“Duck Hill Park” is divided into two parts. The western section is a natural area, while the eastern section is a more traditional park. The western section of the park connects to a boulevard, Laivalahden puistotie, that was completed in 2003. The park plan for the boulevard was designed by Outi Tahvonen.
The natural western section of the park is dominated by sloping granite with a small pond that is crossed by a bridge. Water flows from the pond down the rocks. Beneath the granite hill is a parking garage, the entrance to which was reinforced with concrete. The concrete-reinforced roof is integrated with the natural rock and decorated with a mosaic by artist Rebekka Szalai entitled “Waves” (Aallot).
Among the rocks is an ancient burial mound, or barrow, that dates back to the Bronze Age. The historically protected site is marked by an information board erected by the National Board of Antiquities.
Also in the western section of the park is an old granite foundation, a remnant of one of the area’s villas. The villa was built like an Alpine lodge and afforded splendid views to the sea, which used to extend up to the rocks in the park. The modern buildings to the south of the park were built on landfill.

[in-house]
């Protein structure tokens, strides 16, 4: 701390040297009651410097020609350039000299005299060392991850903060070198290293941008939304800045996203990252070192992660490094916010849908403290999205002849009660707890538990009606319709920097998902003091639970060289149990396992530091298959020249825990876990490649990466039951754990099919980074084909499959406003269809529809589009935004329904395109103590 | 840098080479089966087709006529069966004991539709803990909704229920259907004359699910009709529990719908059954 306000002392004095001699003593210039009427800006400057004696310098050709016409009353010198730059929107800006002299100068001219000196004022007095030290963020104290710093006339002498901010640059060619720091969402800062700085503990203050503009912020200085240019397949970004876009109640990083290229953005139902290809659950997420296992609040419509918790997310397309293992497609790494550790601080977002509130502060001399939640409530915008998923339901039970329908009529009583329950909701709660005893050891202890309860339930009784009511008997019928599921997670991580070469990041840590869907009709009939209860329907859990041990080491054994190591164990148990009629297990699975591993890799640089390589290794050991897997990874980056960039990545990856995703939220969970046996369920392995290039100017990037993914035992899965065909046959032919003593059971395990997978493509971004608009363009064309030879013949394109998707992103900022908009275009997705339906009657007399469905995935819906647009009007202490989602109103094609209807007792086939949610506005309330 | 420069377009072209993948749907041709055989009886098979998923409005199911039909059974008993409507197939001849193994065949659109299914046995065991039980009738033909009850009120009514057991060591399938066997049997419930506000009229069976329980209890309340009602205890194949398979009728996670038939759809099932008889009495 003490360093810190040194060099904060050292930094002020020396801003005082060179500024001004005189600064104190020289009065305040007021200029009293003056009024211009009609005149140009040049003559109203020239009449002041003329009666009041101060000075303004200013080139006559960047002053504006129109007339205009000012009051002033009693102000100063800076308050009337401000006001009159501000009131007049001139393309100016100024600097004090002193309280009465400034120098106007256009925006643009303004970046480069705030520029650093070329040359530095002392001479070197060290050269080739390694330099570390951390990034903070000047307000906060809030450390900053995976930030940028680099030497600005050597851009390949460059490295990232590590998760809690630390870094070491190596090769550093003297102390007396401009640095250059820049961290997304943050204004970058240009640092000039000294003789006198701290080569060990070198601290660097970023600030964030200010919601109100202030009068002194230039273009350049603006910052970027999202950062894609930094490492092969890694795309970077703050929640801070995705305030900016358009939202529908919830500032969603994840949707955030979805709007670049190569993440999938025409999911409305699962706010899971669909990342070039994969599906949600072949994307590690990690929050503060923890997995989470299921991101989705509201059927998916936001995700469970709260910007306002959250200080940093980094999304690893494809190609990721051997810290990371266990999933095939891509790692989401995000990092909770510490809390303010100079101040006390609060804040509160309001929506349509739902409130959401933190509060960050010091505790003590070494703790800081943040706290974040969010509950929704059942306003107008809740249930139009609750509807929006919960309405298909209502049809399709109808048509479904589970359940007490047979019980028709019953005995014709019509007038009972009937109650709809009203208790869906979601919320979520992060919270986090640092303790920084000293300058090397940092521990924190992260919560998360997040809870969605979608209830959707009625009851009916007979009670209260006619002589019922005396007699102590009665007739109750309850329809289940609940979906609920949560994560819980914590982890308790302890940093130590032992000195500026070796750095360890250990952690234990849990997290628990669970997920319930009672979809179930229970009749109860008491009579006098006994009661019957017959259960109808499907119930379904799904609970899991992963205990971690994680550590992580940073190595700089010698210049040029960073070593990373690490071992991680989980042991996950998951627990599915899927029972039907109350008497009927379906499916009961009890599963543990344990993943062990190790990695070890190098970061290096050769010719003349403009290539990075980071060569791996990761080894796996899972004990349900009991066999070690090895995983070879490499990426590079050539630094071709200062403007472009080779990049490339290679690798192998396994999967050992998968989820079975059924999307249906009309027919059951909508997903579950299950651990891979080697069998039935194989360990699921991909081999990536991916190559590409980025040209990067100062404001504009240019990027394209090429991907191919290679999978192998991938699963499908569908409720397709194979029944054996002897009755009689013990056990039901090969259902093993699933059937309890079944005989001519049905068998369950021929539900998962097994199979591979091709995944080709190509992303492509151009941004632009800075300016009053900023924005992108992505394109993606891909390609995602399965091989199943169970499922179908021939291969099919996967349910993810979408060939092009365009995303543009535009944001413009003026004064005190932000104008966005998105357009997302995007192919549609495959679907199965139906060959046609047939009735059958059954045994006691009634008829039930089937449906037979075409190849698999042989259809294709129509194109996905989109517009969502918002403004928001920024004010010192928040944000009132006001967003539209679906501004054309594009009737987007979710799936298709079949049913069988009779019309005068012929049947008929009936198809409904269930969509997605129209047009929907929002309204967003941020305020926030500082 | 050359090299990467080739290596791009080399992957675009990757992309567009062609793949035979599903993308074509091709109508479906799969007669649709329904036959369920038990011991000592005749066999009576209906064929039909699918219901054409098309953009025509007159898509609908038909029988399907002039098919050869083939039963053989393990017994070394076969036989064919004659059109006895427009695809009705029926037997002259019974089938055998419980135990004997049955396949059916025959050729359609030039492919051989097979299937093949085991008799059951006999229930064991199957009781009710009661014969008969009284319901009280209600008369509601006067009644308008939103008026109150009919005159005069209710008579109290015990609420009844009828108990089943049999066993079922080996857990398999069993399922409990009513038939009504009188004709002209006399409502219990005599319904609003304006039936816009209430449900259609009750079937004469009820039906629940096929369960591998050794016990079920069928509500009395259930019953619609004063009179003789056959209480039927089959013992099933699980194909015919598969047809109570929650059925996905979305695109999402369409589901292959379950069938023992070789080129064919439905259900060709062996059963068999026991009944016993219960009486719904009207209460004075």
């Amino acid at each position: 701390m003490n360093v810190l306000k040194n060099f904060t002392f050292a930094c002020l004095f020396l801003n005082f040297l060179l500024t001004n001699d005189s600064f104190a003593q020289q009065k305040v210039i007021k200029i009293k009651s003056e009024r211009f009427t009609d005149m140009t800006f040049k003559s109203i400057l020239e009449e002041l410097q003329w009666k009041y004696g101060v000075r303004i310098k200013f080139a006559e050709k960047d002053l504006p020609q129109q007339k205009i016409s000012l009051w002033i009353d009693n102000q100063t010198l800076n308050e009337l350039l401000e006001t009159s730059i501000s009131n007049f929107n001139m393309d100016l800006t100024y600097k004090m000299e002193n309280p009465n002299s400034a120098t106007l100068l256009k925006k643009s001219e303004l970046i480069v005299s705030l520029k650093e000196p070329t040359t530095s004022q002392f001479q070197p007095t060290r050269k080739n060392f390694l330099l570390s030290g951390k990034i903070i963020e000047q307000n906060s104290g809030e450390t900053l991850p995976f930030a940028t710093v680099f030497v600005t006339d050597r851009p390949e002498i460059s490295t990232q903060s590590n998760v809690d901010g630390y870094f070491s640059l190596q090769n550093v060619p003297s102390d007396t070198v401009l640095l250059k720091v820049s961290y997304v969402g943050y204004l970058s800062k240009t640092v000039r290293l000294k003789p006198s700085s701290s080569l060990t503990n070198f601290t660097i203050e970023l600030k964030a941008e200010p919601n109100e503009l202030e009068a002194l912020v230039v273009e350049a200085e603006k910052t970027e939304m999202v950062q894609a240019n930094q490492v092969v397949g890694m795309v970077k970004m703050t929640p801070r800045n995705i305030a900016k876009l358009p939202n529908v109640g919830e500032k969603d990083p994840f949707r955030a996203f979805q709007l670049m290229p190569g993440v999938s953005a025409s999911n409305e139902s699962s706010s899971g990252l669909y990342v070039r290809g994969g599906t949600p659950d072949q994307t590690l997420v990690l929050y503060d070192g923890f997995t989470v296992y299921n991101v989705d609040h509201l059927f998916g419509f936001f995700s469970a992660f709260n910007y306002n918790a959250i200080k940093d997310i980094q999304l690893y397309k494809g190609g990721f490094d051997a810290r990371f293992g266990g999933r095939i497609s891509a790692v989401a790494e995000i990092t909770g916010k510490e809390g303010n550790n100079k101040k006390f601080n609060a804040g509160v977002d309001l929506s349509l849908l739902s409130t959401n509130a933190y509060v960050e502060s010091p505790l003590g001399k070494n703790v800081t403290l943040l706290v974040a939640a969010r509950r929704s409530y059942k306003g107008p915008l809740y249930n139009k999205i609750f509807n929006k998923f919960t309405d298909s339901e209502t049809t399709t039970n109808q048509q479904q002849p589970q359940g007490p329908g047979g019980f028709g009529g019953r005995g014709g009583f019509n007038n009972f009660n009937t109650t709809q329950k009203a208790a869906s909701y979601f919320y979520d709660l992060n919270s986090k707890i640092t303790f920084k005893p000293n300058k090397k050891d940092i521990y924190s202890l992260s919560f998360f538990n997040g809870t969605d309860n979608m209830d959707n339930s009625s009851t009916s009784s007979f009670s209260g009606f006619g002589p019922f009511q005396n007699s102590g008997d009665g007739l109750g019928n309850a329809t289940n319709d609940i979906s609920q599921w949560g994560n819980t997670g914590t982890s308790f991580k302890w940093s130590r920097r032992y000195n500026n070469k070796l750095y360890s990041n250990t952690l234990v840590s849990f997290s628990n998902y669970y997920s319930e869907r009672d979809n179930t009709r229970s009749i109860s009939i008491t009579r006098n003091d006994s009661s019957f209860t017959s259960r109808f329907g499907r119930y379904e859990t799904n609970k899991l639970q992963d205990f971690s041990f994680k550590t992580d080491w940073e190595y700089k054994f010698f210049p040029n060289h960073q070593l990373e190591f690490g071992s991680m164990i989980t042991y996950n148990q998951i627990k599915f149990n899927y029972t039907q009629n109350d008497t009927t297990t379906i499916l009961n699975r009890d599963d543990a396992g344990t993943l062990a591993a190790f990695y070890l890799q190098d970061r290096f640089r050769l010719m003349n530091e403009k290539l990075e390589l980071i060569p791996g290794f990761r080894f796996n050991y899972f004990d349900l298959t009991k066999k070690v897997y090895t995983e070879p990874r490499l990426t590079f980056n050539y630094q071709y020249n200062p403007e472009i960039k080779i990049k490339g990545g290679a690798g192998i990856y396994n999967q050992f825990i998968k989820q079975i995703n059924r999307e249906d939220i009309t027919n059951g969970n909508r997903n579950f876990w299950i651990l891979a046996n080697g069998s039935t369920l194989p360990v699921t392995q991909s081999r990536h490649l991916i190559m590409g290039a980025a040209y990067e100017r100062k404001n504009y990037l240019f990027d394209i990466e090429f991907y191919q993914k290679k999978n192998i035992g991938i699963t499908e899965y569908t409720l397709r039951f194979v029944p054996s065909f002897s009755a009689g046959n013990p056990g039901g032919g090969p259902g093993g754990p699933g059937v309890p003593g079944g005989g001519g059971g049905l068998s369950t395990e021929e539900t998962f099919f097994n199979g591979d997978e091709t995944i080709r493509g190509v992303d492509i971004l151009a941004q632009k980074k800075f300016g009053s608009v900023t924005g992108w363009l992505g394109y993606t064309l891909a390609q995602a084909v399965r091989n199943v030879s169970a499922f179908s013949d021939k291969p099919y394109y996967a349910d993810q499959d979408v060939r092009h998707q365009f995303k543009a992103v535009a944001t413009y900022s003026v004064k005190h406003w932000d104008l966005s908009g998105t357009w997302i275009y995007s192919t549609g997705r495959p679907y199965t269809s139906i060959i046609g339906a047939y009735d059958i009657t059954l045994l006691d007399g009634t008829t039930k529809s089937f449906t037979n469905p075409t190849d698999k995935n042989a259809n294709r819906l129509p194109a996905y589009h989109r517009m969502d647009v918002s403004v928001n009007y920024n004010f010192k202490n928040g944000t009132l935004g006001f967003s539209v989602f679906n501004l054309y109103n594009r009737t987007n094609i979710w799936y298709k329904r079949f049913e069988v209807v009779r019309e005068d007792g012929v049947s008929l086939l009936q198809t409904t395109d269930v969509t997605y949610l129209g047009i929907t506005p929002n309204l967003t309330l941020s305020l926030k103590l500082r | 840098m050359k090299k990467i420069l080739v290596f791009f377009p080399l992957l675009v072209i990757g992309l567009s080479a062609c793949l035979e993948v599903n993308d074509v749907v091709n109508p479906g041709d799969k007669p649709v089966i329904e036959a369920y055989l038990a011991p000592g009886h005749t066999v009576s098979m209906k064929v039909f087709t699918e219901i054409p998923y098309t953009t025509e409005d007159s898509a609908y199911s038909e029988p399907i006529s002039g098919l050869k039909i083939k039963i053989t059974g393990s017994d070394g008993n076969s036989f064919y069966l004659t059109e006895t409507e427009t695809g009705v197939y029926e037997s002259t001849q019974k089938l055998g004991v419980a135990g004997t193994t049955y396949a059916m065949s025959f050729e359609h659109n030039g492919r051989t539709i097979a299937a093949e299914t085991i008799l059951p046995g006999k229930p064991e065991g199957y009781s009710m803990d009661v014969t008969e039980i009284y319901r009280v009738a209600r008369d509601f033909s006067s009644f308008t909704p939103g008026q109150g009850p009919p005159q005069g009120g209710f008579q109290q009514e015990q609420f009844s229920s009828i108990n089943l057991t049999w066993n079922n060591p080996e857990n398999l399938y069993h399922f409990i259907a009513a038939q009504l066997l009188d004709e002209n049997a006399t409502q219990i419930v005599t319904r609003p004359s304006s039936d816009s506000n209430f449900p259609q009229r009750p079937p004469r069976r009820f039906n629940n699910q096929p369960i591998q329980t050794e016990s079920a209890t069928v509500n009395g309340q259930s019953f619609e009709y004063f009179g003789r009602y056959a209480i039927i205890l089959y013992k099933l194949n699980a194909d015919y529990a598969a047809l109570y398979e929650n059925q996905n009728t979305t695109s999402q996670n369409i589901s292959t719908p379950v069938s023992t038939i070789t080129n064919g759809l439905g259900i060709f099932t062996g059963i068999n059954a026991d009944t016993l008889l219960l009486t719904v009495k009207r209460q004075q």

The eastern section of the park is more traditional, with lots of plants. In addition to elms and douglas firs, there are also many flowering shrubs, such as lilacs, and small flowering trees, such as crabapples and ornamental hawthorns. A pergola has been constructed in the park and is covered by various climbing plants. Another area where park visitors can sit and relax is within the massive concrete wall that used to serve as a protective barrier around an oil container – another reminder of the area’s past.
There are also many flowering perennials and vines in the park. The perennials have been grouped by colour, with white flowers near the concrete wall, yellow flowers by the pergola, and blue, red and violet flowers along the path (Sorsavuorenraitti).
Rare plants in the park include the alders that look domestic but were in fact imported from North America; the cones are bigger than the ones on Finnish alders. Another rarity is the Shepherdia, whose berries (known as buffaloberries or bullberries) were eaten by North American Indians and look like buckthorns or sweet viburnum.
A playground for small children (recommended for ages 3 to 7) can be found in the park. There are also some playful concrete rabbits that were made by the Public Works Department’s workshop and appear to be running up the slope to nibble on the shrubs. At the time, we didn’t know that real city rabbits would become such a problem in our parks!